A little light-hearted fun

The days are growing long, the weather is getting warm – it puts one into a whimsical mood.

So, what if you could spend a day with 12 people – famous people living or not.

As for ‘famous’ – it could be anyone you can name or describe (example:  the first person to invent the wheel) them.

Send your top 12 in in the comments and in a few days, I’ll make a post of the lists.


Posted in about. Tags: . 7 Comments »

7 Responses to “A little light-hearted fun”

  1. Juggernaut Says:

    Jim Morrison would be first choice. Followed by Friedrich Nietzsche.

    Actually, that’s about it really.

  2. CodeSlinger Says:


    Okay, here’s my list:

    Alexander the Great
    Genghis Khan
    Julius Ceasar
    Jesus Christ
    The architect of Göbekli Tepe
    Thomas Jefferson
    Mayer Amschel Rothschild
    Johann Wolfgang von Goethe
    Carl Friedrich Gauss
    Albert Einstein
    Paul Dirac

    This was a difficult list to compile! I had to whittle it down from about fifty names that absolutely had to be included in the top dozen. And I can’t rid myself of this nagging feeling that there are at least fifty more, whom I have forgotten…

    • Juggernaut Says:

      very good list code slinger.

      i would certainly like to meet jesus.

      you know, to see who he REALLY was.

      Xanthippa says: I’m with you on the Jesus thing – though, I can tell you who he is most likely to have been, if we rely on the Biblical accoung: a Jewish terrorist.

      I madw my list, but did not post it yet because I did not want to interfere with others’ processing of the question.

      And, I have to say, several people on CodeSlinger’s list made it on my ‘early’ list and only got cut in the final round…

      • Juggernaut Says:

        i suspect jesus was a cult leader, in the same sense that the Davidians or Jim Jones was.

        Xanthippa says:

        No, I don’t think he was – those people drank their own kool-aid, so-to-speak.

        I don’t think Jesus ever really bought into religion as anything other than a political tool. He was a Jewish nationalist who wanted to rid Judea of Romans. He was very intelligent and educated – and particularly studied the Jewish religious prophecies. In order to gain political control, he needed the masses – and so he crassly went about staging the prophecies, so the regular Jews would ‘recognize’ him as the Messiah and sweep him to power. We get glimpses of this in the Bible, like with the donkey story (so he could arrive in Jerusalem astride a donkey).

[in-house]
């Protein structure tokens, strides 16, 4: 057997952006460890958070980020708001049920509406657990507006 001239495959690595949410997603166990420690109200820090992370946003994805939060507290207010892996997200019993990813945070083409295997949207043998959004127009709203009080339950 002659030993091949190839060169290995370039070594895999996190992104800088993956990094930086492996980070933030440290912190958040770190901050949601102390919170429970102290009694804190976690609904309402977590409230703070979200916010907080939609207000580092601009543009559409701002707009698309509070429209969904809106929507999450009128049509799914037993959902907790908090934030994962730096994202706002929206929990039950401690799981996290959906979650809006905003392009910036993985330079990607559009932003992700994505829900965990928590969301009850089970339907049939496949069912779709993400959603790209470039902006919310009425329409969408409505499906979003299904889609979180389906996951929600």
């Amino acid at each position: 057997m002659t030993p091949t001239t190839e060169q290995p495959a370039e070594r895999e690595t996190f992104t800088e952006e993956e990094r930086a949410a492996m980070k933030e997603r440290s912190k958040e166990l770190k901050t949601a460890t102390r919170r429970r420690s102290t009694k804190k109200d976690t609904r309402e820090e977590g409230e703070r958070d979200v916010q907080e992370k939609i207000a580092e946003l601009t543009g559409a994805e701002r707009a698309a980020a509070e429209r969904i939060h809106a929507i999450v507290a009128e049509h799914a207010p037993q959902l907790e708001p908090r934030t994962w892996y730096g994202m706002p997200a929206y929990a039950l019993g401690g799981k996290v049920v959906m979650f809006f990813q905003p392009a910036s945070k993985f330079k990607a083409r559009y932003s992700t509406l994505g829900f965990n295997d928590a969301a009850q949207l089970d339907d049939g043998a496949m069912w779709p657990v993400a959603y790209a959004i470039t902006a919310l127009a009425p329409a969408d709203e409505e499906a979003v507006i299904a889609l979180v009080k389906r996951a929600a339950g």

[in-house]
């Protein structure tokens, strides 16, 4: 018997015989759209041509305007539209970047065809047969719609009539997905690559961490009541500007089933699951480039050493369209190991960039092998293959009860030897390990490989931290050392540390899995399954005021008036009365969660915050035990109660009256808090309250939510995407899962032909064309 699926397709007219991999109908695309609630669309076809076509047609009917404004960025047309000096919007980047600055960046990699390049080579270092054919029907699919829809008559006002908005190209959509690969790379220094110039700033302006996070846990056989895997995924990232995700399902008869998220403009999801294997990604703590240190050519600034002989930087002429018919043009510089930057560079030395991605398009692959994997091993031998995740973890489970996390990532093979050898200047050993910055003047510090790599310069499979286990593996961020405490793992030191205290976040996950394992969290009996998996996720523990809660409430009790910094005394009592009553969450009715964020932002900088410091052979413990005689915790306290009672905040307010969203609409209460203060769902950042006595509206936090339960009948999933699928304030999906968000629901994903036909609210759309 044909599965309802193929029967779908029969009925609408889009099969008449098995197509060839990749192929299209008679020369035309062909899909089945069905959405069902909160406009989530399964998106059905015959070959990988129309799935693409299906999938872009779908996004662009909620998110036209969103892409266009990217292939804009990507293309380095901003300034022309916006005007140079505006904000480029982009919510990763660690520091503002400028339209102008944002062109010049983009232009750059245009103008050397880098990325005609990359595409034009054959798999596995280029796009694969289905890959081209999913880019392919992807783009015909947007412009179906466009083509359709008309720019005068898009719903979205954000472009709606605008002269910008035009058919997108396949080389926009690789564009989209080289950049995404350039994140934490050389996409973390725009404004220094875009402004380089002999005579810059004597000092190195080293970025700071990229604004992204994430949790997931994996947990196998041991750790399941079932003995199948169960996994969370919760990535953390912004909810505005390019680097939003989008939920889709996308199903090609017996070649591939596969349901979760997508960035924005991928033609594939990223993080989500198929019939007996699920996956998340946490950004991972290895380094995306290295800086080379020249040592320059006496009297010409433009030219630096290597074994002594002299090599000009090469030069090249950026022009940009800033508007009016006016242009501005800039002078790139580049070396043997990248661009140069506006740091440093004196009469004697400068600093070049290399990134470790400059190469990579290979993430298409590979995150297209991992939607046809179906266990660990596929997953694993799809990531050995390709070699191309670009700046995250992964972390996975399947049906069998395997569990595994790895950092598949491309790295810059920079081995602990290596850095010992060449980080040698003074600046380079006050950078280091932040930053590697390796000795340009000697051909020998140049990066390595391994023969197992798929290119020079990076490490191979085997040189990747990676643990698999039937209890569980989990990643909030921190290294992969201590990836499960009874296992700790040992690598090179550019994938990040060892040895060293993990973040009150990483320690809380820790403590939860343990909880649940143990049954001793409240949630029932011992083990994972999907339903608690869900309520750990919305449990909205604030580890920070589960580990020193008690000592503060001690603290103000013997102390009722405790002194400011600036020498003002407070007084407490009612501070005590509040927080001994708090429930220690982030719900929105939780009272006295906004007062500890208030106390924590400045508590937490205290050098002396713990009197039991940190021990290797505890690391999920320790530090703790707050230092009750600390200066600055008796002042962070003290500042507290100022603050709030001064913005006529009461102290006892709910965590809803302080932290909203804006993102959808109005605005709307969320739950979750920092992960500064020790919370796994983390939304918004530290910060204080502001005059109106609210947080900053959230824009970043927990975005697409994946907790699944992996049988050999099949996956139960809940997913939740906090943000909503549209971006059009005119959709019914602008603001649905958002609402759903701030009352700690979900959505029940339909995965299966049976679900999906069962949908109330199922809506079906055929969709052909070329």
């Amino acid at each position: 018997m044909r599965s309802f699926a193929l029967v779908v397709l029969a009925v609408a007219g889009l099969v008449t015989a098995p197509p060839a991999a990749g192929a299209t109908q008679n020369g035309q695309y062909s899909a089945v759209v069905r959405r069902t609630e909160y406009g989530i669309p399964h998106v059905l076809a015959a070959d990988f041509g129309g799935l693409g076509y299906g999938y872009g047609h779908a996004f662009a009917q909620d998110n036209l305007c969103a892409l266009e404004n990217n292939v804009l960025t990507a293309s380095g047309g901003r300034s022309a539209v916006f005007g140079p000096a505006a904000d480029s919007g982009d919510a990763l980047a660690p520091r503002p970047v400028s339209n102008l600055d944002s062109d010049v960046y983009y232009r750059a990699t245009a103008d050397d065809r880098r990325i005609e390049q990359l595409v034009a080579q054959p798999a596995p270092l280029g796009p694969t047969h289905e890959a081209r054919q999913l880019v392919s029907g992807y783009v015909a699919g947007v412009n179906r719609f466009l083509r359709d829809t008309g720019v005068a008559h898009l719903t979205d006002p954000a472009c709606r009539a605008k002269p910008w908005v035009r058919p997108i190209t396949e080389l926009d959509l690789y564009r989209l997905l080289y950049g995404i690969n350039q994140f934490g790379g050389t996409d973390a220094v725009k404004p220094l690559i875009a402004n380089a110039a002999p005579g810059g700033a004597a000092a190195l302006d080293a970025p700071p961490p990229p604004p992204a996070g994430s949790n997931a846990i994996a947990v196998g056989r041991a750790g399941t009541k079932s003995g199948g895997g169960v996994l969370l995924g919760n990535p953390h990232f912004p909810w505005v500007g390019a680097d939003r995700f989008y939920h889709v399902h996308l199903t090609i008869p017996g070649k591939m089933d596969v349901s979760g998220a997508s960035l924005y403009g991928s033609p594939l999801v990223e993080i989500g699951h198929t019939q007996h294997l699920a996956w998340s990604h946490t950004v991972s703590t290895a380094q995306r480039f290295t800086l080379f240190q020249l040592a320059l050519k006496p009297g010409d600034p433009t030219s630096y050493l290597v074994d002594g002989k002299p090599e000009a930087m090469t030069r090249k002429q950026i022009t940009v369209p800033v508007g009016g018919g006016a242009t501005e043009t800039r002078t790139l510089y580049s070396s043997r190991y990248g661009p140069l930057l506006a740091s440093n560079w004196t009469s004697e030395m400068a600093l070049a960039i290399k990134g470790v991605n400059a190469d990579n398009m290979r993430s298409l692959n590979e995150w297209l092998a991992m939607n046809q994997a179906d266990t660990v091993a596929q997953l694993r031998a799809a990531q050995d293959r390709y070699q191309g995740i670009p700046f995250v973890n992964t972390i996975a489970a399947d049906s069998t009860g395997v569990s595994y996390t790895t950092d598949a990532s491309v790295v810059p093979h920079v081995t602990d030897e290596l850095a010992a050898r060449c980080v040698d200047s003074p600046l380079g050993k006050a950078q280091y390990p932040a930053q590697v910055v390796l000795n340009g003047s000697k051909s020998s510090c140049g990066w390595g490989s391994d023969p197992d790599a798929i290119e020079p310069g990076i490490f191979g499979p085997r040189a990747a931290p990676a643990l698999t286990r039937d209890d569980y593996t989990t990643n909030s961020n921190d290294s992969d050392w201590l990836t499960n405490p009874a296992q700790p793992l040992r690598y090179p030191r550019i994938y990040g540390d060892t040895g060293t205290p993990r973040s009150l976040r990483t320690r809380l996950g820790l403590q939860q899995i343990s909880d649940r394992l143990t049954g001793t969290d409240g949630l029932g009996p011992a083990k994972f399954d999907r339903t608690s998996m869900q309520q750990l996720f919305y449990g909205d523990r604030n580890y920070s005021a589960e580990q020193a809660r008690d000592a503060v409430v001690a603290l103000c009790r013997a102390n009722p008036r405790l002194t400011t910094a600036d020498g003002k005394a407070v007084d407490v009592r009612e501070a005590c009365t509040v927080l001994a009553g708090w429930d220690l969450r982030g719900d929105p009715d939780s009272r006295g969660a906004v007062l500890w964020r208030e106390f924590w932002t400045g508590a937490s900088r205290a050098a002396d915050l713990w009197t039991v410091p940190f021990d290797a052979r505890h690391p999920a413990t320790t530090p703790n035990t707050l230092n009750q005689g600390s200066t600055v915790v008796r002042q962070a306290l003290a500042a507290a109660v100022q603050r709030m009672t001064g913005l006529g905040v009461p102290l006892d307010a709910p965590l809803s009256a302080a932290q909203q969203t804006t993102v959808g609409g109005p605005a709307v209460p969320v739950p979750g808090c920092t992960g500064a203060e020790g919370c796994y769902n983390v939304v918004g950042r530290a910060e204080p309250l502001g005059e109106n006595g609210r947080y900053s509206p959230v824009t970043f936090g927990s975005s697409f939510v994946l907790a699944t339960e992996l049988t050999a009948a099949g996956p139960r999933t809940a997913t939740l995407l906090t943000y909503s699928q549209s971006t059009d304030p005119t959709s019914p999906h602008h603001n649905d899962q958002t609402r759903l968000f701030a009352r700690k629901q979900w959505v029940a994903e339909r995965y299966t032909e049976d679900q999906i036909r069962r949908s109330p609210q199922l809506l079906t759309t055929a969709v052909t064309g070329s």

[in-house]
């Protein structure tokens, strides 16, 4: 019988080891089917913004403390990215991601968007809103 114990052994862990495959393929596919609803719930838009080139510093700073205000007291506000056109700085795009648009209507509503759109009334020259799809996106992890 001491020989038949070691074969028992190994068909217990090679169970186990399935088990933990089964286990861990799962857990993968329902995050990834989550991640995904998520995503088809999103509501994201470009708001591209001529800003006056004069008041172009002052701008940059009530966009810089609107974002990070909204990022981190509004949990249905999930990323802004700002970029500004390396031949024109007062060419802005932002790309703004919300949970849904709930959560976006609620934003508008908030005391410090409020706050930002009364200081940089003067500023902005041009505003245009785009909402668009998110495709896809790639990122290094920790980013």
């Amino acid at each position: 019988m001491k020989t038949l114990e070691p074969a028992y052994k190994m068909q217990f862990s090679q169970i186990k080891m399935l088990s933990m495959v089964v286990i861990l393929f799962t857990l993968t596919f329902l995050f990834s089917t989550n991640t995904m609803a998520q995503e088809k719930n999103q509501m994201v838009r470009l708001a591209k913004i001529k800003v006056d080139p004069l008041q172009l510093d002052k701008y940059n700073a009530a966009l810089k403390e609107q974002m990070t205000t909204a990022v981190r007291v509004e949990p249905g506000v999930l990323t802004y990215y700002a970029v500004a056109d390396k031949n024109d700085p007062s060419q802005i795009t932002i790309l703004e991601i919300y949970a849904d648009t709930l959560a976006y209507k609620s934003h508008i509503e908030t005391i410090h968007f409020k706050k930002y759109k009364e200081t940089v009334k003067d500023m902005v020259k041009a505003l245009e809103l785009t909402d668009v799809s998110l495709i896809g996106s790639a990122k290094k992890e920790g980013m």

Once he had the rabble behind him, he started to commit acts of terrorism in order to destabilize the established government, force a war and, with the numbers behind him, sieze control.

        I’d say Jesus saw himself similarly to how Osama bin Laden saw himself, but was more ambitious, more crafty and more intelligent.

  3. CodeSlinger Says:


    Yeah, Jim Morrison occurred to me, too. Along with Frank Zappa, John Lennon, Timothy Leary, and Vito Paulekas. But in the end, none of these guys made the list.

    Jesus Christ came from a sub-list including Abraham, Muhammad, Zarathustra, Sidhartha Gautama, Confucius, and Lao Tse. Picking only one from that list was a tough call!

    I realized that what I really wanted was to have one day for the dozen greatest religious thinkers, one for the greatest natural philosophers, one for the greatest rulers, one for the richest men, one for the greatest warriors, and so on. But then some of the truly great men of history would belong in more than one group…

    Xanthippa has set us an excellent puzzle: deceptively simple to state, but open-ended in its ramifications.

    Xantippa says:
    Jim Morrison was also on my first list, but did not make the first cut…

    CodeSlinger – in an interesting twist, your list has a significant overlap with my husband’s list.

    I’m waiting for a few more lists to come in via email, then I’ll publish them. I think we’ll have fun reading them!

  4. CodeSlinger Says:


    None of these guys made it onto your list? Interesting. Now I’m really curious to see your list!

    Anyway, you and I have a remarkably similar view of biblical prophecy, though I don’t think it was Christ who formulated the plan. I think that was the handiwork of a cabal of talmudic scholars (pun intended).

    I would even go so far as to say that I don’t see prophecy in, for example, Revelations. I see a plan. Hidden in plain sight for all to read, but only for “him who has eyes” to see. Just ask yourself, exactly who are the Elders refering to when the speak of “angels of the Lord”?

    Hint: as S. L. MacGregor Mathers writes in The Kabbalah Revealed, “the task of the initiate is to understand that Jehova is Elohim.”

    And no, this is not inconsistent with my posts extolling the benefits of religion as one of the structural members of a stable culture and society. On the subject of religion (as I keep pointing out), I’m with Seneca the Younger:

    “Religion is regarded by the common people as true, by the wise as false, and by the rulers as useful.”

    Xanthippa says:
    I’m with you on Seneca the Younger.

    And, I also see a plan, rather than a prophecy.

    Just think ‘Dune’…

  5. Steynian 472nd | Free Canuckistan! Says:

    […] on Campus: Greg Lukianoff at the Museum of Sex; what if you could spend a day with 12 people – famous people living or not?; US Supreme Court: the police can collect your DNA without a warrant; Reason TV: Nanny of the […]

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